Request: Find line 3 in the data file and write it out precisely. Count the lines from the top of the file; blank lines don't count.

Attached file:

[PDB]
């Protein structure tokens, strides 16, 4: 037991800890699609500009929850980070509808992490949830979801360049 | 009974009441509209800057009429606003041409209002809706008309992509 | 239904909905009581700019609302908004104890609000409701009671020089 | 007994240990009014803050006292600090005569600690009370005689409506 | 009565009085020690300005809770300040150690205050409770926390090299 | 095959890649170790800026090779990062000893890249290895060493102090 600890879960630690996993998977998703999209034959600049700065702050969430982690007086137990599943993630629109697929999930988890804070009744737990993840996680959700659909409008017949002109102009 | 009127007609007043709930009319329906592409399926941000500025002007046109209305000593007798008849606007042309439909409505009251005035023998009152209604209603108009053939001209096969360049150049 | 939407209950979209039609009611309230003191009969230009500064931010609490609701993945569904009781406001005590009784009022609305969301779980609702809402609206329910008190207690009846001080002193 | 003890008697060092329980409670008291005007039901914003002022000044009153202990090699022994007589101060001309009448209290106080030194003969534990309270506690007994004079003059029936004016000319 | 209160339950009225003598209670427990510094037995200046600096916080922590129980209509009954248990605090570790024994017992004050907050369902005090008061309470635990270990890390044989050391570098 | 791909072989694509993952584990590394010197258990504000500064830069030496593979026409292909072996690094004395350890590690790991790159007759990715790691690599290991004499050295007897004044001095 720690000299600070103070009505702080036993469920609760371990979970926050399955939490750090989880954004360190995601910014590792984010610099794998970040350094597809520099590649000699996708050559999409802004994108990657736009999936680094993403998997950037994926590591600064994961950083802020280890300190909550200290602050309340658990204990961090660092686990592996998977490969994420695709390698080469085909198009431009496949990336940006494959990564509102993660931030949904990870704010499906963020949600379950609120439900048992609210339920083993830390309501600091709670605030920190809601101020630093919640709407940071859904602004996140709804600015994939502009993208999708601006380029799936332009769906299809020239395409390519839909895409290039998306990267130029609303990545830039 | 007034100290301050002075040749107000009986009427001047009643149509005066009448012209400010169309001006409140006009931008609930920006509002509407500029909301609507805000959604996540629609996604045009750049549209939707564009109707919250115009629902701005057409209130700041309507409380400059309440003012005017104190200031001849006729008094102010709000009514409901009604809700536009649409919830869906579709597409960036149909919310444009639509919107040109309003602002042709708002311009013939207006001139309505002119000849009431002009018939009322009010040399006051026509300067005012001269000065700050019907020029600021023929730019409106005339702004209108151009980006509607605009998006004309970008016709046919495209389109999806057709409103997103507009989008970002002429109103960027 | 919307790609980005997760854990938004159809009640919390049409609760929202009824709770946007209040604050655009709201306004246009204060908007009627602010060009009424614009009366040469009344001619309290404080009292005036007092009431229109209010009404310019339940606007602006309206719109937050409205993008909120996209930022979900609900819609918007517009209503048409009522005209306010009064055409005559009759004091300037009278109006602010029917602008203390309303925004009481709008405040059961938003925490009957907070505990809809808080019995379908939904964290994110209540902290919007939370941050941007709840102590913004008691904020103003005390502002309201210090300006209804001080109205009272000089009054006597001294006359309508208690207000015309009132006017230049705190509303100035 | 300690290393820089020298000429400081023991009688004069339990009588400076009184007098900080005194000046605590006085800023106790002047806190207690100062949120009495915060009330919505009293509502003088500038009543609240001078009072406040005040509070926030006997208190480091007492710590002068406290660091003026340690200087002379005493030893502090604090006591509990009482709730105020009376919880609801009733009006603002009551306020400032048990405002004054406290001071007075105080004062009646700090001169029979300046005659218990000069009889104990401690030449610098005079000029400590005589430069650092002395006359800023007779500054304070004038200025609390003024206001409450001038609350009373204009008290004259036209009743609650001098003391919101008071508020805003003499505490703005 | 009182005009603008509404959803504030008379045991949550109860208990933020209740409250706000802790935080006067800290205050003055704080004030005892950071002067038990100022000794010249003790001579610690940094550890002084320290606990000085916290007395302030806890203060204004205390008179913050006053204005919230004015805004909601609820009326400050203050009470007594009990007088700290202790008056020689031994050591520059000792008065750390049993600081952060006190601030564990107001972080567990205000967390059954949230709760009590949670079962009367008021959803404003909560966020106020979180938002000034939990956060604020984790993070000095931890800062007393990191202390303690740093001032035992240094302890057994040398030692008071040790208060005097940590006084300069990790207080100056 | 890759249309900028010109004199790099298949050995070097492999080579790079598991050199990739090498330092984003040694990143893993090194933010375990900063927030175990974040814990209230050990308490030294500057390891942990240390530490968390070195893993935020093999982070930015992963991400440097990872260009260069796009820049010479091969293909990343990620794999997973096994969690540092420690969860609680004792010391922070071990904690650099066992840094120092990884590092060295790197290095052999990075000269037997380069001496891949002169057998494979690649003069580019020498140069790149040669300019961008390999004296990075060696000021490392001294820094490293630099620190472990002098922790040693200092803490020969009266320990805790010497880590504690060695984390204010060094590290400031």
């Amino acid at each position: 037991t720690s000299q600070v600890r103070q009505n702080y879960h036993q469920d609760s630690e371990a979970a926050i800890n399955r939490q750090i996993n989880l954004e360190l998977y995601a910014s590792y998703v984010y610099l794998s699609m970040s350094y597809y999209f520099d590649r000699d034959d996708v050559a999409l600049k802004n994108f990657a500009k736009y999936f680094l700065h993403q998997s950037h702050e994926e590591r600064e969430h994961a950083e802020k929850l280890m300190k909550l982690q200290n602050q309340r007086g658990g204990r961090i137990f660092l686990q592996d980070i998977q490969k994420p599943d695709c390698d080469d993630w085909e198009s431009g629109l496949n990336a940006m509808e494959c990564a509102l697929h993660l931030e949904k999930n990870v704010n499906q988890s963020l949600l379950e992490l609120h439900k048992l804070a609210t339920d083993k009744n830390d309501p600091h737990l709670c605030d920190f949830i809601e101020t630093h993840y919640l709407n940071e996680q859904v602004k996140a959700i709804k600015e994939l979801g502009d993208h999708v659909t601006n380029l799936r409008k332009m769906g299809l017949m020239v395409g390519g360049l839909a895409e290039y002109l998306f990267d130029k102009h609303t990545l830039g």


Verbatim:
């Amino acid at each position: 037991t720690s000299q600070v600890r103070q009505n702080y879960h036993q469920d609760s630690e371990a979970a926050i800890n399955r939490q750090i996993n989880l954004e360190l998977y995601a910014s590792y998703v984010y610099l794998s699609m970040s350094y597809y999209f520099d590649r000699d034959d996708v050559a999409l600049k802004n994108f990657a500009k736009y999936f680094l700065h993403q998997s950037h702050e994926e590591r600064e969430h994961a950083e802020k929850l280890m300190k909550l982690q200290n602050q309340r007086g658990g204990r961090i137990f660092l686990q592996d980070i998977q490969k994420p599943d695709c390698d080469d993630w085909e198009s431009g629109l496949n990336a940006m509808e494959c990564a509102l697929h993660l931030e949904k999930n990870v704010n499906q988890s963020l949600l379950e992490l609120h439900k048992l804070a609210t339920d083993k009744n830390d309501p600091h737990l709670c605030d920190f949830i809601e101020t630093h993840y919640l709407n940071e996680q859904v602004k996140a959700i709804k600015e994939l979801g502009d993208h999708v659909t601006n380029l799936r409008k332009m769906g299809l017949m020239v395409g390519g360049l839909a895409e290039y002109l998306f990267d130029k102009h609303t990545l830039g």